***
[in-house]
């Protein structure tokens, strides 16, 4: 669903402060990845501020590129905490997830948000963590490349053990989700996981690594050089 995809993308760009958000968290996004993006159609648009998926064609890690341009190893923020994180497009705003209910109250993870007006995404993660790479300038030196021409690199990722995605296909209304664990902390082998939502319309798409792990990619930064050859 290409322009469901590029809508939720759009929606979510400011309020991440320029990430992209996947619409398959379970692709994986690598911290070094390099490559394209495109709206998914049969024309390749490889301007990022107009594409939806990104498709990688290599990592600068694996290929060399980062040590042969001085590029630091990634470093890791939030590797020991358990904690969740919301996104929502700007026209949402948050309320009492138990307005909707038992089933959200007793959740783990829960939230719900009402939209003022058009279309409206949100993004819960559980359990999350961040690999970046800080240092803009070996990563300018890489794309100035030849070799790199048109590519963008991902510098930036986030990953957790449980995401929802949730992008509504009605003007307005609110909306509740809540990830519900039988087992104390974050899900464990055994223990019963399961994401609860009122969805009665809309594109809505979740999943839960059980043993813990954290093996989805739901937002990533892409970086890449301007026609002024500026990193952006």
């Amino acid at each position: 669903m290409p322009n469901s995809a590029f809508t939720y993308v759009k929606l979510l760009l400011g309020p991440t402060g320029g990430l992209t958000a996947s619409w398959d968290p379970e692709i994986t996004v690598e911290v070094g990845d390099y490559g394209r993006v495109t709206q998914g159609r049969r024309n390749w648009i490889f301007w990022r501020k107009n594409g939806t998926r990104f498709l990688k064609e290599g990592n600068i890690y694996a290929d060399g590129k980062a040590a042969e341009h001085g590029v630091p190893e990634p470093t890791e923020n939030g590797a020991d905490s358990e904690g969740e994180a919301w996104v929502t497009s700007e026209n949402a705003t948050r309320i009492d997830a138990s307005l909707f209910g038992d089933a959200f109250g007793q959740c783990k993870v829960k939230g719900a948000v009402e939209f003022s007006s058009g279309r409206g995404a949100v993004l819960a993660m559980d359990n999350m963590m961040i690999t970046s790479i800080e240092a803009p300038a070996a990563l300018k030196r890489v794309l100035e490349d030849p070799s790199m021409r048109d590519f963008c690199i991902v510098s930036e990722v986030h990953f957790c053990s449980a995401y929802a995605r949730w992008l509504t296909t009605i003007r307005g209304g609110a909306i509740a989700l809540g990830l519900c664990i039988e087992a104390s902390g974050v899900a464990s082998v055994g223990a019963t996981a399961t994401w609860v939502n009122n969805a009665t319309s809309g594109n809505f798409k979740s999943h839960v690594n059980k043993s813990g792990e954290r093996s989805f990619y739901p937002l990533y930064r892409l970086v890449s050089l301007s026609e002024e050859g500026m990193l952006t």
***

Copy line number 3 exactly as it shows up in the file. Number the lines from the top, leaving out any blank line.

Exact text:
């Amino acid at each position: 669903m290409p322009n469901s995809a590029f809508t939720y993308v759009k929606l979510l760009l400011g309020p991440t402060g320029g990430l992209t958000a996947s619409w398959d968290p379970e692709i994986t996004v690598e911290v070094g990845d390099y490559g394209r993006v495109t709206q998914g159609r049969r024309n390749w648009i490889f301007w990022r501020k107009n594409g939806t998926r990104f498709l990688k064609e290599g990592n600068i890690y694996a290929d060399g590129k980062a040590a042969e341009h001085g590029v630091p190893e990634p470093t890791e923020n939030g590797a020991d905490s358990e904690g969740e994180a919301w996104v929502t497009s700007e026209n949402a705003t948050r309320i009492d997830a138990s307005l909707f209910g038992d089933a959200f109250g007793q959740c783990k993870v829960k939230g719900a948000v009402e939209f003022s007006s058009g279309r409206g995404a949100v993004l819960a993660m559980d359990n999350m963590m961040i690999t970046s790479i800080e240092a803009p300038a070996a990563l300018k030196r890489v794309l100035e490349d030849p070799s790199m021409r048109d590519f963008c690199i991902v510098s930036e990722v986030h990953f957790c053990s449980a995401y929802a995605r949730w992008l509504t296909t009605i003007r307005g209304g609110a909306i509740a989700l809540g990830l519900c664990i039988e087992a104390s902390g974050v899900a464990s082998v055994g223990a019963t996981a399961t994401w609860v939502n009122n969805a009665t319309s809309g594109n809505f798409k979740s999943h839960v690594n059980k043993s813990g792990e954290r093996s989805f990619y739901p937002l990533y930064r892409l970086v890449s050089l301007s026609e002024e050859g500026m990193l952006t």